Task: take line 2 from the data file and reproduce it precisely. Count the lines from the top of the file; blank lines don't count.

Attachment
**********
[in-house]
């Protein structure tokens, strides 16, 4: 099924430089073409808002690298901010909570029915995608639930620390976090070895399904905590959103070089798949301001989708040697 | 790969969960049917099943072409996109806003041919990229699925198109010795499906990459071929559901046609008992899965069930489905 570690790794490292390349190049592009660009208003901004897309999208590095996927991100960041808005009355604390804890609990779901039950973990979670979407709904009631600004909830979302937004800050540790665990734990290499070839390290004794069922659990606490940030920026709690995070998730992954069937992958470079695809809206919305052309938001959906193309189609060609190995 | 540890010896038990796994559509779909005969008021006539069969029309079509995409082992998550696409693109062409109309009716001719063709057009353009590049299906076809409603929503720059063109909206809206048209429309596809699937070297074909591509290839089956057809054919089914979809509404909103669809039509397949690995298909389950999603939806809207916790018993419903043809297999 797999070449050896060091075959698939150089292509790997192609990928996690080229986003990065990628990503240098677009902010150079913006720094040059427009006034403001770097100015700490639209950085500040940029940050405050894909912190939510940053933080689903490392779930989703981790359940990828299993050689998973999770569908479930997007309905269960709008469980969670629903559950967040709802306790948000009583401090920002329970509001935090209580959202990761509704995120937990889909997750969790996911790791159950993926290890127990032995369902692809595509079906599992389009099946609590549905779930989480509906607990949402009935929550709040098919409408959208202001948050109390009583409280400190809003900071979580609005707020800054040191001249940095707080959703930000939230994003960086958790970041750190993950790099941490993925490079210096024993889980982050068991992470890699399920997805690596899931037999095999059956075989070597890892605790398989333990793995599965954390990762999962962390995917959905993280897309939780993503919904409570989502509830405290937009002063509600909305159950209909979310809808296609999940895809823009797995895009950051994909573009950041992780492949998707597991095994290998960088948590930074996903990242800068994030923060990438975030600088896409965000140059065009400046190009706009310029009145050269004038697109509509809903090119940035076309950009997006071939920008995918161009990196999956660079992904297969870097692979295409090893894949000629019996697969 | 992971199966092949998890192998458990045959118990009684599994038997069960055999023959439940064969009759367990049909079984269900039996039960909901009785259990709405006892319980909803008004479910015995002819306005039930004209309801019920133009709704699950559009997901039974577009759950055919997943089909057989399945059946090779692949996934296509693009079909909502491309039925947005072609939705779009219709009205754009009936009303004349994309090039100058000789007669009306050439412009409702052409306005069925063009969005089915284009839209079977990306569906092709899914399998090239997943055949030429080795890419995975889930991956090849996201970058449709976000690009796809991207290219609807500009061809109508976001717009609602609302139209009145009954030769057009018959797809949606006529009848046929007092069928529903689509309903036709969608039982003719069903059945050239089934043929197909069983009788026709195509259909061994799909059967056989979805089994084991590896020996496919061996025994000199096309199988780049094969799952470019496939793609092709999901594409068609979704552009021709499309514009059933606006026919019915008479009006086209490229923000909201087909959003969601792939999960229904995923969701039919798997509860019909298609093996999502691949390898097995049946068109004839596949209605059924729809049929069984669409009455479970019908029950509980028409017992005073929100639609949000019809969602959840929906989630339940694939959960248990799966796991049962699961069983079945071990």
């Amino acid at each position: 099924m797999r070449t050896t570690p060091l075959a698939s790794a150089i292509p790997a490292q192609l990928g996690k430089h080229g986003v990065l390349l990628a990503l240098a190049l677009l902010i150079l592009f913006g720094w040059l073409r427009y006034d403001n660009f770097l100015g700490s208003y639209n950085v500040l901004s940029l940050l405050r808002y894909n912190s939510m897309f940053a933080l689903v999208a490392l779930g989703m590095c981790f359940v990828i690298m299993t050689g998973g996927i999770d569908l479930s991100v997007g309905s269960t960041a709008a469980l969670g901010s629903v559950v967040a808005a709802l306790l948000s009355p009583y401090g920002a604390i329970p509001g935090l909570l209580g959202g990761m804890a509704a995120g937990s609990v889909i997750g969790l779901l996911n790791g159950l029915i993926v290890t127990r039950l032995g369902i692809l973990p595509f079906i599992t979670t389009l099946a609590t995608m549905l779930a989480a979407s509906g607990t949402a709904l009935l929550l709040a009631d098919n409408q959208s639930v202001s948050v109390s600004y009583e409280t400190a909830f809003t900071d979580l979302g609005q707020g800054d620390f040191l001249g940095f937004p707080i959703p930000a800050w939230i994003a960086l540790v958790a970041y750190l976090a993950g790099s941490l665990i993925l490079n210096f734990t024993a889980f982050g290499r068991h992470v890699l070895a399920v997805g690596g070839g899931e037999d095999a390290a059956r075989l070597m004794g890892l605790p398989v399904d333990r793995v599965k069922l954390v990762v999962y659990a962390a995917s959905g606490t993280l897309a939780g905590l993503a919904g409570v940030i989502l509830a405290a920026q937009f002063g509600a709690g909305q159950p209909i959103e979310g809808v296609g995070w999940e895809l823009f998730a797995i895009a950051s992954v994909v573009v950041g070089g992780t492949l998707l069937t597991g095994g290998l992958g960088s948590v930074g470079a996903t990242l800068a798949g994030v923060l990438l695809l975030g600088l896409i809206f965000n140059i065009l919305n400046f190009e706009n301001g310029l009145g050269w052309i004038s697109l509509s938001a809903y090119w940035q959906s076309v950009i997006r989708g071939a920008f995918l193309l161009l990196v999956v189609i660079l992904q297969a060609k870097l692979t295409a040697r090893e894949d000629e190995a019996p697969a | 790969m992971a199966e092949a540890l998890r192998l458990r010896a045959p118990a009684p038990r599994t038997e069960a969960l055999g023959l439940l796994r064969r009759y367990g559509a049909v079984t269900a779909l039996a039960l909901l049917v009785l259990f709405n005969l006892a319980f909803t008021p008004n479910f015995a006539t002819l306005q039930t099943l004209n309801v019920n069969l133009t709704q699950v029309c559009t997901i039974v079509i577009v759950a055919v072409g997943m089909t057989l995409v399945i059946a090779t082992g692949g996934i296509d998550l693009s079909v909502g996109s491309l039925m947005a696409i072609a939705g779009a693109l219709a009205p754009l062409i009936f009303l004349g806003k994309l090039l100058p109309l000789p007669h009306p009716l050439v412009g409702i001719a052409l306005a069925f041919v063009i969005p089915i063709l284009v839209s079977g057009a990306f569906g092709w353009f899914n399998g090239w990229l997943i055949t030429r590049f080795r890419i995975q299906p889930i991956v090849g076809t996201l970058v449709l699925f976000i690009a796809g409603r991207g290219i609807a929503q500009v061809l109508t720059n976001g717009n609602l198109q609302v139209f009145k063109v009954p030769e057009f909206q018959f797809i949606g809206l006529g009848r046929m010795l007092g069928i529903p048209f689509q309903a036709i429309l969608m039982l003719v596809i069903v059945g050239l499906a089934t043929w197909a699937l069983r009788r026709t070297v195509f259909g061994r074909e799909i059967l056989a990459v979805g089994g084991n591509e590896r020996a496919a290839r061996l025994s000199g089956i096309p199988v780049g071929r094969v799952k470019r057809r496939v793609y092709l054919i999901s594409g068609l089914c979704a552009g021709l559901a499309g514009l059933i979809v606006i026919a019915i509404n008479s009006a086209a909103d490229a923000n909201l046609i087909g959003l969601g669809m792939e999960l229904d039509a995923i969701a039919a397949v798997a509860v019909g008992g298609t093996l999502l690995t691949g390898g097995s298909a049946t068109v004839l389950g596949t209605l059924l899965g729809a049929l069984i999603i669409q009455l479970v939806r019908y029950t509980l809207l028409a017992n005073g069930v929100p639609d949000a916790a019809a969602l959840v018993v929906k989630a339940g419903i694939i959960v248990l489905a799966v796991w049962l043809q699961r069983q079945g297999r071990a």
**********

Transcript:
């Protein structure tokens, strides 16, 4: 099924430089073409808002690298901010909570029915995608639930620390976090070895399904905590959103070089798949301001989708040697 | 790969969960049917099943072409996109806003041919990229699925198109010795499906990459071929559901046609008992899965069930489905 570690790794490292390349190049592009660009208003901004897309999208590095996927991100960041808005009355604390804890609990779901039950973990979670979407709904009631600004909830979302937004800050540790665990734990290499070839390290004794069922659990606490940030920026709690995070998730992954069937992958470079695809809206919305052309938001959906193309189609060609190995 | 540890010896038990796994559509779909005969008021006539069969029309079509995409082992998550696409693109062409109309009716001719063709057009353009590049299906076809409603929503720059063109909206809206048209429309596809699937070297074909591509290839089956057809054919089914979809509404909103669809039509397949690995298909389950999603939806809207916790018993419903043809297999 797999070449050896060091075959698939150089292509790997192609990928996690080229986003990065990628990503240098677009902010150079913006720094040059427009006034403001770097100015700490639209950085500040940029940050405050894909912190939510940053933080689903490392779930989703981790359940990828299993050689998973999770569908479930997007309905269960709008469980969670629903559950967040709802306790948000009583401090920002329970509001935090209580959202990761509704995120937990889909997750969790996911790791159950993926290890127990032995369902692809595509079906599992389009099946609590549905779930989480509906607990949402009935929550709040098919409408959208202001948050109390009583409280400190809003900071979580609005707020800054040191001249940095707080959703930000939230994003960086958790970041750190993950790099941490993925490079210096024993889980982050068991992470890699399920997805690596899931037999095999059956075989070597890892605790398989333990793995599965954390990762999962962390995917959905993280897309939780993503919904409570989502509830405290937009002063509600909305159950209909979310809808296609999940895809823009797995895009950051994909573009950041992780492949998707597991095994290998960088948590930074996903990242800068994030923060990438975030600088896409965000140059065009400046190009706009310029009145050269004038697109509509809903090119940035076309950009997006071939920008995918161009990196999956660079992904297969870097692979295409090893894949000629019996697969 | 992971199966092949998890192998458990045959118990009684599994038997069960055999023959439940064969009759367990049909079984269900039996039960909901009785259990709405006892319980909803008004479910015995002819306005039930004209309801019920133009709704699950559009997901039974577009759950055919997943089909057989399945059946090779692949996934296509693009079909909502491309039925947005072609939705779009219709009205754009009936009303004349994309090039100058000789007669009306050439412009409702052409306005069925063009969005089915284009839209079977990306569906092709899914399998090239997943055949030429080795890419995975889930991956090849996201970058449709976000690009796809991207290219609807500009061809109508976001717009609602609302139209009145009954030769057009018959797809949606006529009848046929007092069928529903689509309903036709969608039982003719069903059945050239089934043929197909069983009788026709195509259909061994799909059967056989979805089994084991590896020996496919061996025994000199096309199988780049094969799952470019496939793609092709999901594409068609979704552009021709499309514009059933606006026919019915008479009006086209490229923000909201087909959003969601792939999960229904995923969701039919798997509860019909298609093996999502691949390898097995049946068109004839596949209605059924729809049929069984669409009455479970019908029950509980028409017992005073929100639609949000019809969602959840929906989630339940694939959960248990799966796991049962699961069983079945071990």